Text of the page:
Mining Sequential Patterns of Historical Purchases for E-commerce Recommendation
Lecture Notes in Computer Science (including subseries Lecture Notes in Artificial Intelligence and Lecture Notes in Bioinformatics)
Collaborative filtering, Consequential bond, E-commerce recommendation, Sequential pattern mining, User-item matrix quality
In E-commerce Recommendation system, accuracy will be improved if more complex sequential patterns of user purchase behavior are learned and included in its user-item matrix input, to make it more informative before collaborative filtering. Existing recommendation systems that attempt to use mining and some sequences are those referred to as LiuRec09, ChoiRec12, SuChenRec15, and HPCRec18. These systems use mining based techniques of clustering, frequent pattern mining with similarity measures of purchases and clicks to predict the probability of purchases by users as their ratings before running collaborative filtering algorithm. HPCRec18 improved on the user-item matrix both quantitatively (finding values where there were 0 ratings) and qualitatively (finding specific interest values where there were 1 ratings). None of these algorithms explored enriching the user-item matrix with sequential pattern of customer clicks and purchases to capture better customer behavior. This paper proposes an algorithm called HSPRec (Historical Sequential Pattern Recommendation System), which mines frequent sequential click and purchase patterns for enriching the (i) user-item matrix quantitatively, and (ii) qualitatively. Then, finally, the improved matrix is used for collaborative filtering for better recommendations. Experimental results with mean absolute error, precision and recall show that the proposed sequential pattern mining based recommendation system, HSPRec provides more accurate recommendations than the tested existing systems.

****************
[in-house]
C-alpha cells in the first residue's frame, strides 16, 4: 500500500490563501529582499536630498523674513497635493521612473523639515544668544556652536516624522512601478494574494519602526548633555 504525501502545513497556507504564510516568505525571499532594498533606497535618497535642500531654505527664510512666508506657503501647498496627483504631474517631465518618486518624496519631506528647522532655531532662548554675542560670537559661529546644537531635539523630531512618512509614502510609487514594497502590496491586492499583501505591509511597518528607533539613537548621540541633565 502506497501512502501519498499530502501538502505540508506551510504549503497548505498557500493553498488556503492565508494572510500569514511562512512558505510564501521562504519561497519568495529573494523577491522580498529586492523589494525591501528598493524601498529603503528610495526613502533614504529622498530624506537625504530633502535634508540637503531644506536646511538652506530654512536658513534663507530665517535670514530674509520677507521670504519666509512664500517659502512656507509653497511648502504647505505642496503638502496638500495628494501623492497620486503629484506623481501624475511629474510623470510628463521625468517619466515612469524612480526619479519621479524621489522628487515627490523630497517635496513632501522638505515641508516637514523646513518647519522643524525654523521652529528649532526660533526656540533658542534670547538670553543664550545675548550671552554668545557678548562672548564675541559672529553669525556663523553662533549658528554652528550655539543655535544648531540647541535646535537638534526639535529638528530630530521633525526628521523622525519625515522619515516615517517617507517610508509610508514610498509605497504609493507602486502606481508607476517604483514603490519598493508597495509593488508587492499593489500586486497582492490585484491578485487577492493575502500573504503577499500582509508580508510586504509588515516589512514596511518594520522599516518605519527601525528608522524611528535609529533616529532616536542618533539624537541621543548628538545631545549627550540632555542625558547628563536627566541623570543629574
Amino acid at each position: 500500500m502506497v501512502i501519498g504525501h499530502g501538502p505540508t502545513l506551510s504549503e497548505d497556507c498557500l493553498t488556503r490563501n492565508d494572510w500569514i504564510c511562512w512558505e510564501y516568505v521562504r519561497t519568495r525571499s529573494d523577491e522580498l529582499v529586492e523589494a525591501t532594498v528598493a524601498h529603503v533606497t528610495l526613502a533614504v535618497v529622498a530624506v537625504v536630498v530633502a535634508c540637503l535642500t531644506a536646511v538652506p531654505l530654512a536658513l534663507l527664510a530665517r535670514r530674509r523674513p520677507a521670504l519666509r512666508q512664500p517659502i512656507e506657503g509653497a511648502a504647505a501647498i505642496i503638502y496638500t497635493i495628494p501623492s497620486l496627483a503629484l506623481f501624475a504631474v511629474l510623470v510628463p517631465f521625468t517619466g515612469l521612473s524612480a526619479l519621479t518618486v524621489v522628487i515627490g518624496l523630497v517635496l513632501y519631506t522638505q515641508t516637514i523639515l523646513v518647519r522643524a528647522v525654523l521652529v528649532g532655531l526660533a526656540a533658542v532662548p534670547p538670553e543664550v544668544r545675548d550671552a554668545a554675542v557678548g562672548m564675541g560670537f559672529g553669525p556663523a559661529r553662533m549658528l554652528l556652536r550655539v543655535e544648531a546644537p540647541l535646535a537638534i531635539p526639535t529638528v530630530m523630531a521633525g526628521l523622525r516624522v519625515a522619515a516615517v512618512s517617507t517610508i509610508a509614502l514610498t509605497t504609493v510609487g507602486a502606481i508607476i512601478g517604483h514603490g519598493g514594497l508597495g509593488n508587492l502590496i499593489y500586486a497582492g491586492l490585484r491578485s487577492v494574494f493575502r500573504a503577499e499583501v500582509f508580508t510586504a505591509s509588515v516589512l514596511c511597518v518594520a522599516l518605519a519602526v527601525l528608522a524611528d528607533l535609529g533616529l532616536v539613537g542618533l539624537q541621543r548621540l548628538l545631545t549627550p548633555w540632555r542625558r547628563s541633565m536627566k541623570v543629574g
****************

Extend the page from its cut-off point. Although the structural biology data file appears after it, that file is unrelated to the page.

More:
Bhatta, Raj; Ezeife, C. I.; and Butt, Mahreen Nasir. (2019). Mining Sequential Patterns of Historical Purchases for E-commerce Recommendation. Lecture Notes in Computer Science (including subseries Lecture Notes in Artificial Intelligence and Lecture Notes in Bioinformatics), 11708 LNCS, 57-72.